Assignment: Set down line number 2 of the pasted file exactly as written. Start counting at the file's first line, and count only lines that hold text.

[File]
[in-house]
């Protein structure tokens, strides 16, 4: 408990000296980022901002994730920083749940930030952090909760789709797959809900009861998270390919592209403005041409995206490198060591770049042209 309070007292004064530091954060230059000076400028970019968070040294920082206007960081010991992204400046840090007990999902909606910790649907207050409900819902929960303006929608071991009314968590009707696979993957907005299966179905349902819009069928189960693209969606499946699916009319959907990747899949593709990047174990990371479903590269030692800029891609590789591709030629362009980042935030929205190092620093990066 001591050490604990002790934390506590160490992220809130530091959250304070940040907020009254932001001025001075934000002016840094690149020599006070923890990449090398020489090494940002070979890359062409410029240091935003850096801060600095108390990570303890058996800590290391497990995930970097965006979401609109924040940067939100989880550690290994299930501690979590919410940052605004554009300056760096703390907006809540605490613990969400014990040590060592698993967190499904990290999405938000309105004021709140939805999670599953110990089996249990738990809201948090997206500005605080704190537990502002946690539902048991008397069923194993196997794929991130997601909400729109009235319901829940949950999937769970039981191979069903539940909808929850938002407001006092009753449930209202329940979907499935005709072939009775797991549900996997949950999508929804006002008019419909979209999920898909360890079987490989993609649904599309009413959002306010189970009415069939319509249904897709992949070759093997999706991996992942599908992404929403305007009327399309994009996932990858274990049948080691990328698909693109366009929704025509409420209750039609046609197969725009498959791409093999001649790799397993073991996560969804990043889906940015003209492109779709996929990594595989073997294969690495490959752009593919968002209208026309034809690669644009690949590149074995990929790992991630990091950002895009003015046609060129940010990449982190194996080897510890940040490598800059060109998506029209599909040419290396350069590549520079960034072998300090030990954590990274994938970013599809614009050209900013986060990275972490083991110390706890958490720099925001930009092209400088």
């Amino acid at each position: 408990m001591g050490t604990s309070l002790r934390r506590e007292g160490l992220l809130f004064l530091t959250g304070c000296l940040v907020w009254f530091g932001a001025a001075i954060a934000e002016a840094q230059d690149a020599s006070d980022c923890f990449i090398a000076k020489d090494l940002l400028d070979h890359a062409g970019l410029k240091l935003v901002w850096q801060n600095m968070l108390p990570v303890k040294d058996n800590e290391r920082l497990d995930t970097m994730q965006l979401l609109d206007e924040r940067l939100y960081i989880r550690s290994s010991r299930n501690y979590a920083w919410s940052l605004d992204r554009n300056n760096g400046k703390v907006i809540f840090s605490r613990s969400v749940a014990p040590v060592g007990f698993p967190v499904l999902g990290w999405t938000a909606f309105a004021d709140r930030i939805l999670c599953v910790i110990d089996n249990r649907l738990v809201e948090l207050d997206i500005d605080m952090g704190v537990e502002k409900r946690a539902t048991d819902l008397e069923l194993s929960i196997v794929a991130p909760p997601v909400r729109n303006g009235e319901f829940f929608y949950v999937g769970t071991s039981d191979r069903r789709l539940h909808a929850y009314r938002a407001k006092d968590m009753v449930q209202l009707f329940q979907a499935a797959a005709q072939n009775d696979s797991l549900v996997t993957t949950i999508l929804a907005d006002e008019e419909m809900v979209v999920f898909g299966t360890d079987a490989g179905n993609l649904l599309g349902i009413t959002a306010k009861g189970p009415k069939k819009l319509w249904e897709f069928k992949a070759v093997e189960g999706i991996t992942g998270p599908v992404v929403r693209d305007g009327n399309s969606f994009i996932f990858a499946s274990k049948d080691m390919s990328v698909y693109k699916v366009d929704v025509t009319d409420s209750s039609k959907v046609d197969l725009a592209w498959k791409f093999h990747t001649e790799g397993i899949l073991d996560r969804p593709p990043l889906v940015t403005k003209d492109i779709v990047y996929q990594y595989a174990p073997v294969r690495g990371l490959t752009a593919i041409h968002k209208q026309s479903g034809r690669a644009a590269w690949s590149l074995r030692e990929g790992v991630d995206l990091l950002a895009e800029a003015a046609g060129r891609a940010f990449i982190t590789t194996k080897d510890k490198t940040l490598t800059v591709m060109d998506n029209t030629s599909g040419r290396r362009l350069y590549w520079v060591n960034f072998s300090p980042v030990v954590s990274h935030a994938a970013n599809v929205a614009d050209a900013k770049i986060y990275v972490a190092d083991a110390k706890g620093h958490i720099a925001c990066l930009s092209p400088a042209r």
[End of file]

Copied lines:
């Protein structure tokens, strides 16, 4: 408990000296980022901002994730920083749940930030952090909760789709797959809900009861998270390919592209403005041409995206490198060591770049042209 309070007292004064530091954060230059000076400028970019968070040294920082206007960081010991992204400046840090007990999902909606910790649907207050409900819902929960303006929608071991009314968590009707696979993957907005299966179905349902819009069928189960693209969606499946699916009319959907990747899949593709990047174990990371479903590269030692800029891609590789591709030629362009980042935030929205190092620093990066 001591050490604990002790934390506590160490992220809130530091959250304070940040907020009254932001001025001075934000002016840094690149020599006070923890990449090398020489090494940002070979890359062409410029240091935003850096801060600095108390990570303890058996800590290391497990995930970097965006979401609109924040940067939100989880550690290994299930501690979590919410940052605004554009300056760096703390907006809540605490613990969400014990040590060592698993967190499904990290999405938000309105004021709140939805999670599953110990089996249990738990809201948090997206500005605080704190537990502002946690539902048991008397069923194993196997794929991130997601909400729109009235319901829940949950999937769970039981191979069903539940909808929850938002407001006092009753449930209202329940979907499935005709072939009775797991549900996997949950999508929804006002008019419909979209999920898909360890079987490989993609649904599309009413959002306010189970009415069939319509249904897709992949070759093997999706991996992942599908992404929403305007009327399309994009996932990858274990049948080691990328698909693109366009929704025509409420209750039609046609197969725009498959791409093999001649790799397993073991996560969804990043889906940015003209492109779709996929990594595989073997294969690495490959752009593919968002209208026309034809690669644009690949590149074995990929790992991630990091950002895009003015046609060129940010990449982190194996080897510890940040490598800059060109998506029209599909040419290396350069590549520079960034072998300090030990954590990274994938970013599809614009050209900013986060990275972490083991110390706890958490720099925001930009092209400088």